So yesterday, while I was changing the oil in my air compressor, I discovered the paint on the tank to my HF 2HP 8 gallon compressor was flaking off, all over, the handles, the brackets, the tank body itself, everywhere, now I don’t really care about cosmetics, this is a Harbor Freight compressor after all, but I do want to prevent rust, so I HAD to do something…
Out came the sanders, knocking the flaking paint off, sanding it all smooth, meant that I had to remove certain components to gain access…
Well during the whole removal process I managed to forget the difference between right and left, and snapped my regulator body.
Now I could have gone back to Harbor Freight, gotten a $10.00 regulator, screwed it all back together and been good… But there are things about this compressor that have ticked me off since day one.
Like the stupid petcock valve that they use for the tank drain. It just doesn’t work well… They used silicone sealant in the threads the seal the stupid thing, and an errant flap of silicone that is now in the tank tended to block the holes in the petcock at certain angles… So I managed to spend a few extra bucks, get some quality pieces, or at least better quality pieces and improve the function of my compressor…
I started by stripping the offending pieces off, sanding off any flaking, loose paint, or potentially loose paint, masking everything else off, priming and painting the tank using Duplicolor Universal Black Gloss. Now that it has cured in the 100 degree heat we have today, it is hard to tell it’s not OEM… I don’t care that i was in a hurry and had runs in the paint. It’s a HF compressor. Anyone will think that’s OEM!
Next I went about taking that dumb petcock valve out, cleaning the silicone out of the tank, and replacing it with a brass street elbow, treated with teflon tape, over to a 3” nipple, again teflon tape at both ends, and I ended up at a heavy duty brass ball valve to act as a dump valve. Sort of a miniature version of what we used in the auto repair world.
Next I went about installing a Husky 200 PSI 1/4” regulator. The body is much smaller than the HF unit, but the build quality seems to be much higher. Ratings on this unit seem much higher too… The only drawback is the orientation for the flow direction puts the gauge on the wrong side of the tank, or it puts the knob pointing down the tank where I can’t access it. I had to settle for pointing the gauge up, and the knob next to the OEM tank pressure switch / guague. It works pretty well there, I can fairly easily read both gauges when I need to. Some more teflon tape, a brass close nipple, a heavy duty ball valve, more teflon tape, and a Milton Quick connector complete the entire assembly.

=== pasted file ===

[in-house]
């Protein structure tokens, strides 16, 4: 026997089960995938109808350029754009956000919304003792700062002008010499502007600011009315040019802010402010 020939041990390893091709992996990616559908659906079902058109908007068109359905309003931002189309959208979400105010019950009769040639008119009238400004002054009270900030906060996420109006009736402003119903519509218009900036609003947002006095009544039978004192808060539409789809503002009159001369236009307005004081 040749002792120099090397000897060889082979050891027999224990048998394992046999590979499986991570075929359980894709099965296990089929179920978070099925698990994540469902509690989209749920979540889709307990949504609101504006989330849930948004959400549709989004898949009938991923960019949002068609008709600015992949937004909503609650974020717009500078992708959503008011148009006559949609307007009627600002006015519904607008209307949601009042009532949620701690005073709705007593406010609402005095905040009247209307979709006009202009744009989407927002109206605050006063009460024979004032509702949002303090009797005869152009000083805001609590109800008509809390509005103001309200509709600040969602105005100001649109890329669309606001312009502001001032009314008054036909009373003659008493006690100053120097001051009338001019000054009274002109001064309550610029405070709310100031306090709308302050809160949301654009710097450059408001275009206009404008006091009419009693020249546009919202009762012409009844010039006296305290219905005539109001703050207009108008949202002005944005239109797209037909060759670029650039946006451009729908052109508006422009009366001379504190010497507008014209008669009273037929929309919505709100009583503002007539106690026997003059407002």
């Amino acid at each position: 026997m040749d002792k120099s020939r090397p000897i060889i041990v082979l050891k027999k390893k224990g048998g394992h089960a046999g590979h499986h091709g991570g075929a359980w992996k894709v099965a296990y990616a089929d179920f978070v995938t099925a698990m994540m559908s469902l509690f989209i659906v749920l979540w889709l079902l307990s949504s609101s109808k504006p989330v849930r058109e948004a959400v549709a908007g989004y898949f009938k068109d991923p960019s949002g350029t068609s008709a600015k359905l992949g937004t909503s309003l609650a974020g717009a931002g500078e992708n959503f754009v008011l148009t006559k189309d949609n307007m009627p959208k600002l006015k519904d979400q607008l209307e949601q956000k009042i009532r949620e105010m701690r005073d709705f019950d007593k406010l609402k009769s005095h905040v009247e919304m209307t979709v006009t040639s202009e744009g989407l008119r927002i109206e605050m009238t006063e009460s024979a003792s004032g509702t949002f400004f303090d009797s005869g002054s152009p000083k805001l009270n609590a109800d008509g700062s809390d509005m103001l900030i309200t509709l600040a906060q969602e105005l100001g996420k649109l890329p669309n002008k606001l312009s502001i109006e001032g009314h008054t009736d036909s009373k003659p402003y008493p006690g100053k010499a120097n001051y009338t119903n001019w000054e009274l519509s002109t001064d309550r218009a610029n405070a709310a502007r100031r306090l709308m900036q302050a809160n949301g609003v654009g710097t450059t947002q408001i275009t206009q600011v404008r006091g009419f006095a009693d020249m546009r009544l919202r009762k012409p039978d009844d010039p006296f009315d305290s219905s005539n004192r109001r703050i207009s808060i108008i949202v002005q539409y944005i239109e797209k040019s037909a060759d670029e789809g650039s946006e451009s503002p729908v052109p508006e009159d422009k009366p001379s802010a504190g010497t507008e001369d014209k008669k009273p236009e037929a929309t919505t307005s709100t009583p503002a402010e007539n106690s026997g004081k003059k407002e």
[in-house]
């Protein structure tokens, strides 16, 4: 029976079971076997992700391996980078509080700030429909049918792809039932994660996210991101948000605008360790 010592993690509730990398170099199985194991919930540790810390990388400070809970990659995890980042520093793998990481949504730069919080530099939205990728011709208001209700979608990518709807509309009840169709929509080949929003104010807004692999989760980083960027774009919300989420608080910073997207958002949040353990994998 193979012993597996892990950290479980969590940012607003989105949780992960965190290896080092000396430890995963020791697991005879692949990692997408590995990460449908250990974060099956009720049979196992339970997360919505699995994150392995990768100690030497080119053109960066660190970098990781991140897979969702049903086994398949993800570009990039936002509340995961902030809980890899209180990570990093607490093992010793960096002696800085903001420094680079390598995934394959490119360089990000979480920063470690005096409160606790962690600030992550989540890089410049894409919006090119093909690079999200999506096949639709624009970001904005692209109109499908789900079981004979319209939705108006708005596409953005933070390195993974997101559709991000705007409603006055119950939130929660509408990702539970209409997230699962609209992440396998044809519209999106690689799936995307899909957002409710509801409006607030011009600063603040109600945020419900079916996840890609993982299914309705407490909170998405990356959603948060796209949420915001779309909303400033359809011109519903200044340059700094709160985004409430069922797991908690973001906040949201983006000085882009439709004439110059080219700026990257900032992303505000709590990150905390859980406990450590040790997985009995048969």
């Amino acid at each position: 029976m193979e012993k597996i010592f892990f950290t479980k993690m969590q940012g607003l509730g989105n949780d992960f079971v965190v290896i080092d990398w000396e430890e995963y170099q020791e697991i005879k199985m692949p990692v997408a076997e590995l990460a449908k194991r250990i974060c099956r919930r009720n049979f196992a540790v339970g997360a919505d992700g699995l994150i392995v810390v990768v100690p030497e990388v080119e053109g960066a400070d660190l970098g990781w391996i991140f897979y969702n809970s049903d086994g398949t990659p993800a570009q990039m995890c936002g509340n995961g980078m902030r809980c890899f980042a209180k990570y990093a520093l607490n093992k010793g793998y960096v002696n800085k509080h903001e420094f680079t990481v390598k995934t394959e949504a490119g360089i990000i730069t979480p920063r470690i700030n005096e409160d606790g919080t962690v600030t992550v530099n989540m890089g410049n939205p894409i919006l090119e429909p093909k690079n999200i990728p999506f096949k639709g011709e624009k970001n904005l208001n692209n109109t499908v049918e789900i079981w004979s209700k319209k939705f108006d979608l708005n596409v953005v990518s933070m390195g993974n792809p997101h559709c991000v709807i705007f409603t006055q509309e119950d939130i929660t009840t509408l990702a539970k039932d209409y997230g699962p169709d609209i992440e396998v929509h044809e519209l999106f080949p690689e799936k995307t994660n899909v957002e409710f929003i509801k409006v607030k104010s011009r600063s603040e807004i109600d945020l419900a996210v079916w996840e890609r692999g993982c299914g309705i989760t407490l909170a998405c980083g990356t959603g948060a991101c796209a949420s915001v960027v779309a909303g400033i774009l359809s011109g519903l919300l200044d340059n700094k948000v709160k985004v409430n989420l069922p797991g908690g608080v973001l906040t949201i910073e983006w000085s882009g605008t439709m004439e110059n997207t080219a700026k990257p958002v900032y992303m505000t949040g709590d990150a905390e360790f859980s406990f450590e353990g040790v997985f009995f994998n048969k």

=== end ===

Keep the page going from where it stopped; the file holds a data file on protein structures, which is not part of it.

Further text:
Once I got it all together, I fired it up, ran it up to full pressure, and then regulated out to 90 PSI, which will go next down my HF Polyurethane hose to a second regulator with a filter / water separator, then on to my Hitachi Poly hose and to the tool in question.
The whole point for me for this weekend was to get some spraying done in the living room. I ended up trying to do the right thing by my compressor and OCD kicked in and here I am with diddly squat done projects wise. My wallet is around $50.00 lighter for a compressor that cost me about $80.00 new including the 2 year warranty, which putting that kind of funds into that sort of compressor seems dumb, but then again, this thing works VERY well now, and hey, if this sucker dies, I am stripping these good parts out of it and keeping them!
-- My workshop blog can be found at http://daves-workshop.blogspot.com